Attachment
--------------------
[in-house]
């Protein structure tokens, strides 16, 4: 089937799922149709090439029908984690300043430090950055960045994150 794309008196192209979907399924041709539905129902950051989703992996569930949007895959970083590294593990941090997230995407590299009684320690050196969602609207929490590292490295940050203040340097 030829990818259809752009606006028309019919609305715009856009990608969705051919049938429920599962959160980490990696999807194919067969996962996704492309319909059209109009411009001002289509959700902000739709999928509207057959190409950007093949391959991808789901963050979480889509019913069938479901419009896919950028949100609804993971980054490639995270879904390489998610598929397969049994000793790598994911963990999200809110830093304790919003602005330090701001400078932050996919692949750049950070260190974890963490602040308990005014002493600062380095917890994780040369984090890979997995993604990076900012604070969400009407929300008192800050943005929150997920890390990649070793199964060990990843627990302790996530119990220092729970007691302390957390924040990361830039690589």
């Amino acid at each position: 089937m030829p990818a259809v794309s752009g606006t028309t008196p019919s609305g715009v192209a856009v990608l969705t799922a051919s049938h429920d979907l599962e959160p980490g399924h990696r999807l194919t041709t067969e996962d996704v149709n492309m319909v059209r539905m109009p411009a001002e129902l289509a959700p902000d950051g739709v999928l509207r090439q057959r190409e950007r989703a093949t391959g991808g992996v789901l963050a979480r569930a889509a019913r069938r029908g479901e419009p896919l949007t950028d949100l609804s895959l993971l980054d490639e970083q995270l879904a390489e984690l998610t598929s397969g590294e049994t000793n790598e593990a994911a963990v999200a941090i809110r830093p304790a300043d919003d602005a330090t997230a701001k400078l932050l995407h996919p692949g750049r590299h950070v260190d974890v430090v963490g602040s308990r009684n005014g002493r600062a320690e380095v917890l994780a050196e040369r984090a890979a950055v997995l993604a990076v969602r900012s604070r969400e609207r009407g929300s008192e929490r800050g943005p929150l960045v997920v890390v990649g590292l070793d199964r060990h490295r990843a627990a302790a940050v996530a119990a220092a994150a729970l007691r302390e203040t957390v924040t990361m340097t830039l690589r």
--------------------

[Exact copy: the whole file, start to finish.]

[in-house]
């Protein structure tokens, strides 16, 4: 089937799922149709090439029908984690300043430090950055960045994150 794309008196192209979907399924041709539905129902950051989703992996569930949007895959970083590294593990941090997230995407590299009684320690050196969602609207929490590292490295940050203040340097 030829990818259809752009606006028309019919609305715009856009990608969705051919049938429920599962959160980490990696999807194919067969996962996704492309319909059209109009411009001002289509959700902000739709999928509207057959190409950007093949391959991808789901963050979480889509019913069938479901419009896919950028949100609804993971980054490639995270879904390489998610598929397969049994000793790598994911963990999200809110830093304790919003602005330090701001400078932050996919692949750049950070260190974890963490602040308990005014002493600062380095917890994780040369984090890979997995993604990076900012604070969400009407929300008192800050943005929150997920890390990649070793199964060990990843627990302790996530119990220092729970007691302390957390924040990361830039690589």
């Amino acid at each position: 089937m030829p990818a259809v794309s752009g606006t028309t008196p019919s609305g715009v192209a856009v990608l969705t799922a051919s049938h429920d979907l599962e959160p980490g399924h990696r999807l194919t041709t067969e996962d996704v149709n492309m319909v059209r539905m109009p411009a001002e129902l289509a959700p902000d950051g739709v999928l509207r090439q057959r190409e950007r989703a093949t391959g991808g992996v789901l963050a979480r569930a889509a019913r069938r029908g479901e419009p896919l949007t950028d949100l609804s895959l993971l980054d490639e970083q995270l879904a390489e984690l998610t598929s397969g590294e049994t000793n790598e593990a994911a963990v999200a941090i809110r830093p304790a300043d919003d602005a330090t997230a701001k400078l932050l995407h996919p692949g750049r590299h950070v260190d974890v430090v963490g602040s308990r009684n005014g002493r600062a320690e380095v917890l994780a050196e040369r984090a890979a950055v997995l993604a990076v969602r900012s604070r969400e609207r009407g929300s008192e929490r800050g943005p929150l960045v997920v890390v990649g590292l070793d199964r060990h490295r990843a627990a302790a940050v996530a119990a220092a994150a729970l007691r302390e203040t957390v924040t990361m340097t830039l690589r």